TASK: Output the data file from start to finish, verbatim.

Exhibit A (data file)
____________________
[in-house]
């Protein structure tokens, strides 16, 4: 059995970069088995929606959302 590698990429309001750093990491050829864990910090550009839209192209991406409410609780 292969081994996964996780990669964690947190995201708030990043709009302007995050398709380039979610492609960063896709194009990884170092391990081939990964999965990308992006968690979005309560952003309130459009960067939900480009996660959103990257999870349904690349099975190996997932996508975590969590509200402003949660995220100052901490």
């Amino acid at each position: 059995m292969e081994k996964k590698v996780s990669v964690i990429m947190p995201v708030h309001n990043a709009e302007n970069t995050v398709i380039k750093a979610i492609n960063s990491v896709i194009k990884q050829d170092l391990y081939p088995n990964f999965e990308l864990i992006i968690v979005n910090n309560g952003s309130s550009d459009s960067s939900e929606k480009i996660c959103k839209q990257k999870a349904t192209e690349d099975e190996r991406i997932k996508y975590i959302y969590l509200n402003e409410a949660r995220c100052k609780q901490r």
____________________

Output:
[in-house]
């Protein structure tokens, strides 16, 4: 059995970069088995929606959302 590698990429309001750093990491050829864990910090550009839209192209991406409410609780 292969081994996964996780990669964690947190995201708030990043709009302007995050398709380039979610492609960063896709194009990884170092391990081939990964999965990308992006968690979005309560952003309130459009960067939900480009996660959103990257999870349904690349099975190996997932996508975590969590509200402003949660995220100052901490």
């Amino acid at each position: 059995m292969e081994k996964k590698v996780s990669v964690i990429m947190p995201v708030h309001n990043a709009e302007n970069t995050v398709i380039k750093a979610i492609n960063s990491v896709i194009k990884q050829d170092l391990y081939p088995n990964f999965e990308l864990i992006i968690v979005n910090n309560g952003s309130s550009d459009s960067s939900e929606k480009i996660c959103k839209q990257k999870a349904t192209e690349d099975e190996r991406i997932k996508y975590i959302y969590l509200n402003e409410a949660r995220c100052k609780q901490r």